Technologies like variable speed drives, which allow pumps to operate at the exact flow rate and pressure required for their specific application, help plants with energy efficiency. Today’s leading manufacturers are offering more options to help cover the differing needs of the industry—whether it is new products or sources, like dairy alternatives. Ensuring the components are sized adequately for their specific purpose helps maximize energy efficiency and optimize the cleaning process. 

Quality Control 

Quality and consistency in food and beverage production often means finding the right combination of parts for specific needs while ensuring those same components are reliable. 

That starts with pumps and valves, which control the flow and pressure of the product throughout the processing operations and thus are critical to maintaining consistent product quality. The high temperatures required by pasteurization necessitate unique system designs, including hygienic values. Additionally, pumps and valves are crucial to products that require sterilization, such as high-temperature short-time milk.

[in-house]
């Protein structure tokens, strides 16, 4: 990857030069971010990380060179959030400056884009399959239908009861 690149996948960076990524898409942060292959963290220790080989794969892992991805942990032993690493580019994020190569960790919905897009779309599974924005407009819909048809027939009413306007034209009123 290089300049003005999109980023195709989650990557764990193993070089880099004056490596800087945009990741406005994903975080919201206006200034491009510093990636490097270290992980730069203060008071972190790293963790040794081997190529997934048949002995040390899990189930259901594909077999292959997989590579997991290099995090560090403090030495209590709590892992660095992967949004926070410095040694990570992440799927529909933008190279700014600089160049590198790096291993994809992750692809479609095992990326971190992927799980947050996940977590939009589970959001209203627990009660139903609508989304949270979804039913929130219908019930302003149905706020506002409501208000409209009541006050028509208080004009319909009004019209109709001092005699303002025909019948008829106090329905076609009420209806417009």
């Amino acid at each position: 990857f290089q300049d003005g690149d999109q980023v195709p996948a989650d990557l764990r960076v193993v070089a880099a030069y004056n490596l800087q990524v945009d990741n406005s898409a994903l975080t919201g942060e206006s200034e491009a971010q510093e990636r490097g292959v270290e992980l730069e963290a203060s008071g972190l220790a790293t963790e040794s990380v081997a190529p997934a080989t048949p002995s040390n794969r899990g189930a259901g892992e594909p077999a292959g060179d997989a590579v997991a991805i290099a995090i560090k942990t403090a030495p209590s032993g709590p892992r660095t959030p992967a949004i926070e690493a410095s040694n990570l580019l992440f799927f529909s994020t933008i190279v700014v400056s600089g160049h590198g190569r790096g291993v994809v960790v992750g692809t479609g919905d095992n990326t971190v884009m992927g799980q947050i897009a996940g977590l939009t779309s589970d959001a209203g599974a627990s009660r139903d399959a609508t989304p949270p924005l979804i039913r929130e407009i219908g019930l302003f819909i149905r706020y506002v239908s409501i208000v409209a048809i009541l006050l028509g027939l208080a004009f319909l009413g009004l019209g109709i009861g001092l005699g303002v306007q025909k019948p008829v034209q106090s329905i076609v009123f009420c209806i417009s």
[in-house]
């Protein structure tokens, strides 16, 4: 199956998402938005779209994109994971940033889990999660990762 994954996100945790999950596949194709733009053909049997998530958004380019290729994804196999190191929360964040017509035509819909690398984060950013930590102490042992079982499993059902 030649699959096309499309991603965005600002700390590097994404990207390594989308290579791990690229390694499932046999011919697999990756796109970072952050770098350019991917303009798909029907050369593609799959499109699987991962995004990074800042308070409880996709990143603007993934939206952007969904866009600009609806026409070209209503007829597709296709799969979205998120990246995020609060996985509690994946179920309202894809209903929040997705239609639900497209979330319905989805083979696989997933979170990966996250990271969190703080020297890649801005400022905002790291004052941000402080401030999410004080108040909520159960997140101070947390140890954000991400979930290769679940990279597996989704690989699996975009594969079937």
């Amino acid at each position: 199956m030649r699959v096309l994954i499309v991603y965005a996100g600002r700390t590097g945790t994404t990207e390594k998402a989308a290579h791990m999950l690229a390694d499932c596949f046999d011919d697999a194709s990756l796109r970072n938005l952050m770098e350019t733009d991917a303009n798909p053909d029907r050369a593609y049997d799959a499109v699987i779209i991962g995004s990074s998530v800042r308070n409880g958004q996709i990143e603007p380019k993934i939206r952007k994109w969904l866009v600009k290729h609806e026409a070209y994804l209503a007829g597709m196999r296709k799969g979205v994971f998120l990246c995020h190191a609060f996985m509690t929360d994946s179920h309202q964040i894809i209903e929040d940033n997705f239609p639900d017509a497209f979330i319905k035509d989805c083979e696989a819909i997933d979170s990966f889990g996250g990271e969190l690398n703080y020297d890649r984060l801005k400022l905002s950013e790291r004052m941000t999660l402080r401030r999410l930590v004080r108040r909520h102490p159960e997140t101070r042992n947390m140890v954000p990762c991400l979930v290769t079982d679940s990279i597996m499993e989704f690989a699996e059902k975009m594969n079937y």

Other aspects affecting manufacturers’ pump and valve needs are the products’ acidity, solid content and viscosity. Valve selection will vary in elastomer selection, valve size and stroke capability. Equipment must be designed with its purpose, regulations and cleanability in mind. The type of product will determine the needs. For example, a more viscous production, like yogurt, demands pumps and valves that will maintain the product’s consistency, texture and body. 

With such a range in component needs, equipment manufacturers continue to improve the selection and ranges for both pumps and valves, so every processor has access to the precise selection they need.

Cleaning & Regulations 

The dairy industry has some of the highest regulatory requirements of any industry across a wide range of areas. From food safety to environmental regulations to sanitation, manufacturers can stay in good standing with regulators by using top-quality pumps and valves. End users must ensure their valves comply with 3-A and Pasteurized Milk Ordinance (PMO) design standards for the United States dairy market.